Weekly Tax News – 16 September 2019

European Commission assessment report on the Energy Taxation Directive

On 12 September, the European Commission has published a report evaluating the Energy Taxation Directive (ETD). In a nutshell, the expected harmonization of energy taxation through the ETD was meant to avoid energy tax competition stemming from the relocation of consumers of energy (i.e.  businesses) to Member States with more beneficial tax regimes. This harmonization ultimately aims at strengthening the internal market. The ETD sets minimum levels of taxation, while allowing Member States to apply national rate above these minimum rates and to introduce additional taxes. The ETD also allows Member States to grant exemptions and reductions. However, the report highlights that:

  • The ETD lacks effectiveness. The minimum tax level contributed on a limited scale to the smooth functioning of the single markets since the rates on electricity and natural gas account for an insignificant share of the final prices and the optional tax exemptions further fragmented the internal market;
  • The ETD lacks relevance. It is no longer in line with the current use of energy products;
  • The ETF lacks coherence with other EU objectives. Sectoral exemptions and reductions granted by Member States contradict other EU policies.

During the informal ECOFIN of 13-14 September in Helsinki, the EU Finance Ministers agreed that energy taxation can be a tool for achieving EU climate and energy objectives, though they did not take any decision on the revision of the ETD.

Constant growth of the VAT collected through the MOSS

On 12 September, the European Commission has released the 2018 statistical analysis regarding the EU VAT Mini One Stop Shop (MOSS). The MOSS is a system set up in 2015 to collect and transmit VAT for telecommunications, broadcasting and electronic services across the 28 Member States of the EU. The analysis of the European Commission shows that the VAT collected via the MOSS has constantly increased between 2015 (€3 billion) and 2018 (€4,6 billion).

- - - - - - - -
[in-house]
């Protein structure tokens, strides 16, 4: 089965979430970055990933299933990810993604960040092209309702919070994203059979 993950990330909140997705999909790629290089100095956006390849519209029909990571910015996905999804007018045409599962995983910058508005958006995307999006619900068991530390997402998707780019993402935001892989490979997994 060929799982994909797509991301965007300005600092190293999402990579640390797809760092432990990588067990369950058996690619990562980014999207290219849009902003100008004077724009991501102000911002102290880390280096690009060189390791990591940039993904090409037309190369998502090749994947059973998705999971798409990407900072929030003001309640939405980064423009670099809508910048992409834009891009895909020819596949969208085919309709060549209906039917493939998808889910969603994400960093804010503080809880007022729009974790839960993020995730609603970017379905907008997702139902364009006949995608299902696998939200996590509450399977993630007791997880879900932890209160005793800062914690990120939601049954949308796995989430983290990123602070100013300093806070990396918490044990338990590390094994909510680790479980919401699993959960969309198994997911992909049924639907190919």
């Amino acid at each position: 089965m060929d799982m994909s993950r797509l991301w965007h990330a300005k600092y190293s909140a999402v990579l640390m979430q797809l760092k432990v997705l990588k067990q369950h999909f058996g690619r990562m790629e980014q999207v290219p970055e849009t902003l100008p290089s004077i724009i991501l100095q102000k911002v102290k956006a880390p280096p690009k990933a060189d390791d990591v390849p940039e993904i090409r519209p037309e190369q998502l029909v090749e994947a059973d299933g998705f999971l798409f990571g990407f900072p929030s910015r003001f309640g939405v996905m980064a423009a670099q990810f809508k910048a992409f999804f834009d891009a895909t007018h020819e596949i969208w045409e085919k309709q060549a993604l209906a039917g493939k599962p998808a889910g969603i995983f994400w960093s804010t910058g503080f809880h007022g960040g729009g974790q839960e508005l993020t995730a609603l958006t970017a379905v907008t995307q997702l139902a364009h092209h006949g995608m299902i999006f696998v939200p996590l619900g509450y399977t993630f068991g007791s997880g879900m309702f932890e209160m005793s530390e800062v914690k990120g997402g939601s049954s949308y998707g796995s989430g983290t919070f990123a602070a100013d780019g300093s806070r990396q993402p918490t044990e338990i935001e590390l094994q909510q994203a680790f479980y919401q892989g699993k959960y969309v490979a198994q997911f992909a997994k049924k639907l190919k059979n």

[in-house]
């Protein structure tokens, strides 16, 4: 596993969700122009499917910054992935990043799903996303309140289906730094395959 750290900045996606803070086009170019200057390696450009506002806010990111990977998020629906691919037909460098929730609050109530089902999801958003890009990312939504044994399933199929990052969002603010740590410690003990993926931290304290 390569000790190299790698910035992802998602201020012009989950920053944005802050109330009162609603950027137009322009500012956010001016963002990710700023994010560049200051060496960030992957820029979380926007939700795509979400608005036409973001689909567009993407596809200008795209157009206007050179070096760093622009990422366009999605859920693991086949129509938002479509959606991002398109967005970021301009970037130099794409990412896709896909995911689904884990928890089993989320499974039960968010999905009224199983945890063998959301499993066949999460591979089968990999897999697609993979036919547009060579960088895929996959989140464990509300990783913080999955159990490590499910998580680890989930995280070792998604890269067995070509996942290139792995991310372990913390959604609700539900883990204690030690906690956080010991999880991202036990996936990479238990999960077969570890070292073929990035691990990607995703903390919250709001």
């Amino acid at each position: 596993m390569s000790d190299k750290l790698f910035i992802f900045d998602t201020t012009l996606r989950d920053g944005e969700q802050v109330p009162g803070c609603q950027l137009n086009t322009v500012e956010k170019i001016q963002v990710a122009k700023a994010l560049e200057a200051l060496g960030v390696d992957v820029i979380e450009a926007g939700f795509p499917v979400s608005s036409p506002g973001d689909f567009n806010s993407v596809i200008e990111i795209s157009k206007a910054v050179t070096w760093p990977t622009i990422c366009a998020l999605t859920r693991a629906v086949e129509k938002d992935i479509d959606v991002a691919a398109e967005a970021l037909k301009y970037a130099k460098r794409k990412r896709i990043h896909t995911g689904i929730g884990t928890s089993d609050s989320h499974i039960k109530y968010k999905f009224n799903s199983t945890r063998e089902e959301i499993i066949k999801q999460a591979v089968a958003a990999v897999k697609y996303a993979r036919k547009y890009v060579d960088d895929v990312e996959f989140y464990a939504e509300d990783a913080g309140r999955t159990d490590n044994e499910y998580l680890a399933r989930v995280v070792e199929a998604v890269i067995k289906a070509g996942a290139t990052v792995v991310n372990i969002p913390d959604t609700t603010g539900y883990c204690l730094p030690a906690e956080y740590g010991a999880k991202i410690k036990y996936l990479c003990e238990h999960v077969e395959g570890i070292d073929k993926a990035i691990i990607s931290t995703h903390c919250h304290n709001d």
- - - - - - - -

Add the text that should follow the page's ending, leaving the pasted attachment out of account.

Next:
OECD Report on digital tax expected in October

On 11 September, Pascal Saint-Amans (OECD Director of the Centre for Tax Policy and Administration) confirmed that in October the OECD will publish a report with an update on the work carried out so far on the taxation of the digital economy. He stressed the need to find a global solution to avoid the proliferation of unilateral measures similar to the ones recently enforced by France. The next step is to reach a political agreement at G20 level on a unified “pillar one” proposal that can become basis for negotiations. The pillar one should provide a new set of rules on how to allocate multinational groups profit between countries by considering the place of residence of the customers or digital businesses’ users. According to Mr Saint-Amans, the OECD is seeking a solution “where you don’t have big losers or big winners”. This news arrives in the same week of the €1 billion settlement between Google and the French tax authority to end a 4-year tax dispute.

FTT to be discussed by the EU Coucil’s Tax Working Party

The Financial Transaction Tax comes back on the agenda of the Working Party on Taxation of the EU Council to be held on 20 September. Although it is still early for a meeting between the Finance Ministers on this topic, it is worth noting that the discussion will happen only few months after the statement of the German Finance Minister Olaf Scholz (dated 14 June) on the possible agreement between the 10 countries participating in the enhanced cooperation to introduce the FTT (France, Germany, Belgium, Portugal, Austria, Slovenia, Greece, Spain, Italy and Slovakia).